Speaker: “It’s amazing how often educated teachers will blindly believe something they’ve read on the Internet without bothering to verify it. One district banned the Amelia Bedelia books because of something false they read online.”

Me: “What did they read?”

Speaker: “I’m not sure.”

Me: “When did this happen?”

Speaker: “I don’t know.”

Me: “Could you give us the URL of your source? I’d like to read this.”

Speaker: “I can’t; I saw it on a friend’s page.”

Me: *thinking* “So, you just read something on the Internet and blindly believed it without bothering to verify it?”

Babies: The Madness!

, , , , , | | Learning | May 27, 2019

(I’m a PhD student visiting a local high school with my professor. It’s Science Day, and it is not going well. A demonstration on the dangers of electricity shorted out, setting off the fire alarm and blowing the fuses. Several students’ science projects were knocked over or destroyed in the evacuation, and someone has been bitten by a goat. Everything’s out of control, but after the regular lights come back on, the principal has gotten on a mic and is trying to calm everyone down.)

Principal: “Okay, everyone, please settle down. We may be off track, but there’s still plenty of science day to get to! I think we’re going to skip ahead now. We have a nice treat for everyone: eight parents of [High School] students in scientific and medical fields are going to tell you all about what they do and their exciting and important careers in science!”

(She pulls out a stack of index cards, and I recognize them: we learned early on that the science teachers had been organizing everything, and the principal didn’t really know what the plan was, so she asked each presenter to jot down a few notes about their backgrounds and what they’d be talking about.)

Principal: “We’re going to hear from… Let’s see… Dr. [Doctor #1] at [Local University]! She’s an entomologist, which means she studies insects. Her work focuses on… uh…”

(The principal is holding the cards at arm’s length, and it becomes apparent that she’s used to using reading glasses but doesn’t have them with her.)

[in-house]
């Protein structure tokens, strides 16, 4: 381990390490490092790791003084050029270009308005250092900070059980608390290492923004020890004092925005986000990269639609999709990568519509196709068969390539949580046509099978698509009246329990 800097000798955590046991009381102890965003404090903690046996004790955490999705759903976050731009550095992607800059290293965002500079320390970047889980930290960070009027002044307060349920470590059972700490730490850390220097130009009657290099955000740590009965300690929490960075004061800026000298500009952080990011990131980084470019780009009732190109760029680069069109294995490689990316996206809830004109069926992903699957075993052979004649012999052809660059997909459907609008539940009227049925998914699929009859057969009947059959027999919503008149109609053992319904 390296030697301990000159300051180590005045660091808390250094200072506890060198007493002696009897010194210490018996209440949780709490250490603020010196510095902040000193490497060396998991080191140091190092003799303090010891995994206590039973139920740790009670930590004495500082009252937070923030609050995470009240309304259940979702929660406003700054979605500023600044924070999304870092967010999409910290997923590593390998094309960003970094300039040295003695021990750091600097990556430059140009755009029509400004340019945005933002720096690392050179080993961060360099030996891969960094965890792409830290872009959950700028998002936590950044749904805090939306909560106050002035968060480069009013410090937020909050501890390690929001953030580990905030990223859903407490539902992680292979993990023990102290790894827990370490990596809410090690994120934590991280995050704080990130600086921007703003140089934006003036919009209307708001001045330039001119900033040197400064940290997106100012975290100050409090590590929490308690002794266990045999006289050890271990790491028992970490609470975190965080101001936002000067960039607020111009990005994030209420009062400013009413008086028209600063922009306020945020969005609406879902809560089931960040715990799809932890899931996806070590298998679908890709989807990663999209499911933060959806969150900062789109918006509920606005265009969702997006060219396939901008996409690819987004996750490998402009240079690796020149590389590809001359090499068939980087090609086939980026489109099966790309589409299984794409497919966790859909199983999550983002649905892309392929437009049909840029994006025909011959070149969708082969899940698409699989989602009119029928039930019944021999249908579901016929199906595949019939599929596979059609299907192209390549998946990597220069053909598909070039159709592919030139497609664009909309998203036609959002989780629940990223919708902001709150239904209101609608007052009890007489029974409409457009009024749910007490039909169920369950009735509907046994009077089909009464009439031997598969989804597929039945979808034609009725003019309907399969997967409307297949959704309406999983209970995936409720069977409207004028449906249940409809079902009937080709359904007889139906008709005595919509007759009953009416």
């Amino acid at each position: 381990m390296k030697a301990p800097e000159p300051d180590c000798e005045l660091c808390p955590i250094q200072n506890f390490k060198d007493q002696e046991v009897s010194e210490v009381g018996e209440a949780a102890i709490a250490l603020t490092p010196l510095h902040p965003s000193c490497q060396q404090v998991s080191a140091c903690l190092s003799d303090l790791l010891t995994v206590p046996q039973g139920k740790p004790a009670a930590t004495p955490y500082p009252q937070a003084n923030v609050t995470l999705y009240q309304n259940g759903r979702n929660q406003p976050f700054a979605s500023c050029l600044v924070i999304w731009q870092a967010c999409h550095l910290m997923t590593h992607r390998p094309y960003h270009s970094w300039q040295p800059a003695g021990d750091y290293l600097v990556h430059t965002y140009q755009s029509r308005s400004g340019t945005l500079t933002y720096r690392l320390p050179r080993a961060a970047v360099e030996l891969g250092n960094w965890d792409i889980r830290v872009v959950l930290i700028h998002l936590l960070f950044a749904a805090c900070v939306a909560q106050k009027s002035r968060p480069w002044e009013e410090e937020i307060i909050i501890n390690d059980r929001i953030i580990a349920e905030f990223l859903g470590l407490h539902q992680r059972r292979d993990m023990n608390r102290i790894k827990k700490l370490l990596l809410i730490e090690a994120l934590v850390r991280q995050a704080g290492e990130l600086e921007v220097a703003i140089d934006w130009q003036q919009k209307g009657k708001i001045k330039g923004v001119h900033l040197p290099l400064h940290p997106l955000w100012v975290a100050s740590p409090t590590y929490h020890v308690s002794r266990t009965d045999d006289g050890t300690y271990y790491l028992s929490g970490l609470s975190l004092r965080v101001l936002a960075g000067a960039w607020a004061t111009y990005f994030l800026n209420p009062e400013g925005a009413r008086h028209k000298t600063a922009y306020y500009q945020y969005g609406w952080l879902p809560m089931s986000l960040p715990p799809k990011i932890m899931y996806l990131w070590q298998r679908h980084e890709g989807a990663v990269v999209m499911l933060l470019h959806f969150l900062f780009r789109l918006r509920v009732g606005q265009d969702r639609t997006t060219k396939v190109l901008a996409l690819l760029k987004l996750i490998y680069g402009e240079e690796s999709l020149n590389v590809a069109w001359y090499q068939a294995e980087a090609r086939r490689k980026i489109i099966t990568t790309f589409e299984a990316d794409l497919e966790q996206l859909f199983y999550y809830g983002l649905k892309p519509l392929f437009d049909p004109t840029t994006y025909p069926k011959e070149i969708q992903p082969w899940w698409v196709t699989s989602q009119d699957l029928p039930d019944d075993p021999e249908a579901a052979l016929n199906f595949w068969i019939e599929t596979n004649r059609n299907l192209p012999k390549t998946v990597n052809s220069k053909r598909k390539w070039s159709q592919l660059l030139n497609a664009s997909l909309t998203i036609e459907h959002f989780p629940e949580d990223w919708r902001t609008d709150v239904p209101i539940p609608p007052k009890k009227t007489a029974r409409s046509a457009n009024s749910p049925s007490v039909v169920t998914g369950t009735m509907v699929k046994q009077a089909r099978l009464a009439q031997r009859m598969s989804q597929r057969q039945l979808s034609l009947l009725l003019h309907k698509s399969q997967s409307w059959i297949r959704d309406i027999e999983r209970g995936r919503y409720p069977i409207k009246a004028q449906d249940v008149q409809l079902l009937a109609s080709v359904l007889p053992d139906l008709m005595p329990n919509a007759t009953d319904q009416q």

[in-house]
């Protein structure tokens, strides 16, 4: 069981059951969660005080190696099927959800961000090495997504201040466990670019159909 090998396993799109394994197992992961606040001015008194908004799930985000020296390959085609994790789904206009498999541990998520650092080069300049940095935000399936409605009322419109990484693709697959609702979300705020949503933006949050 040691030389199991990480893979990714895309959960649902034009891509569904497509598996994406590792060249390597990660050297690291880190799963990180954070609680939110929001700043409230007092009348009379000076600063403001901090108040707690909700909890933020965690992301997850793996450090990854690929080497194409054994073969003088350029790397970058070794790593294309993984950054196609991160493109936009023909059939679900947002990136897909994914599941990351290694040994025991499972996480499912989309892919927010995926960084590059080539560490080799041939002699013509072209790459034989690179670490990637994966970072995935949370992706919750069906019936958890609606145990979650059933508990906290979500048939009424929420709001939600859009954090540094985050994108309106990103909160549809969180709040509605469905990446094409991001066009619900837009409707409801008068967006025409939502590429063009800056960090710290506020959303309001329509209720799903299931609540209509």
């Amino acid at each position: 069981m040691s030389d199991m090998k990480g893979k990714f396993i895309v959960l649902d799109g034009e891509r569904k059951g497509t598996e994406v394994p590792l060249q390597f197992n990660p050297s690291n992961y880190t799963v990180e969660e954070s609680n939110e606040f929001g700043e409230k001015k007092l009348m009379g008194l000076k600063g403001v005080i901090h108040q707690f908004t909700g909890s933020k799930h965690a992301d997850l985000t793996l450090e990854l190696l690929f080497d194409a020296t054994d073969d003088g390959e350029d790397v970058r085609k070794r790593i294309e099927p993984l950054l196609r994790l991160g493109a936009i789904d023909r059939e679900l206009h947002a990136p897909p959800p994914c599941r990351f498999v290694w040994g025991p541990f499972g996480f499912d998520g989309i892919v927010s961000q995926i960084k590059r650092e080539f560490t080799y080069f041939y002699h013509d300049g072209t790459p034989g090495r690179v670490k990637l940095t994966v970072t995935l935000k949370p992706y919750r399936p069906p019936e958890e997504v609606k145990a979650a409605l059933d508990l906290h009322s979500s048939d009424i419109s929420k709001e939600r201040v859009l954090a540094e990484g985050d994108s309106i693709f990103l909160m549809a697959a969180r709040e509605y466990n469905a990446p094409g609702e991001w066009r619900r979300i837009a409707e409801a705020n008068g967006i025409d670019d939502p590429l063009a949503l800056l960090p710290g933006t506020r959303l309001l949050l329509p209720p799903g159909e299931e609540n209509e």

Principal: “On… the ecosystem… of…” *squinting* “…of… migratory beetles?”

(There’s applause and then silence. At the back of the room, I see an AV tech bring up the slides.)

Principal: “Is Dr. [Doctor #1] here?”

Parent: “Oh! No. She fell in the lake when the fire alarm went off. She and [School Nurse] went off to find her some dry clothes.”

Principal: “That’s fine. That’s fine! Let’s find someone nice and pleasant. How about [My Professor]. He’s going to be talking… about… ”

(Her eyes go wide, and she puts the index card in the back of the stack. I guess “Infection Control in Spinal Surgery” doesn’t count as nice and pleasant.)

Principal: “Oookay. Here we go. Dr. [Doctor #2]! Here we go. He’s a doctor and a scientist, and he spends his time working with babies!”

(She puts the cards back in her pocket. The AV tech in the back is violently shaking his head, giving a thumbs down, and crossing his arms in an X, but she doesn’t see him.)

Principal: “Caring for vulnerable people like babies is what makes science so important, you know? Dr. [Doctor #2], can you join us on stage? And can we please get the slides up?”

(Next to me, someone who seems about the right age to be another PhD student speaks up.)

PhD Student: “Oh, s***. Oh no.”

(A worried-looking man walks onto the stage. He tries to push the mic away for a moment – probably to whisper in the principal’s ear – but she interprets it differently and hands him the mic. He stands there for a second in silence, looking at it awkwardly. The principal leans into the mic one more time.)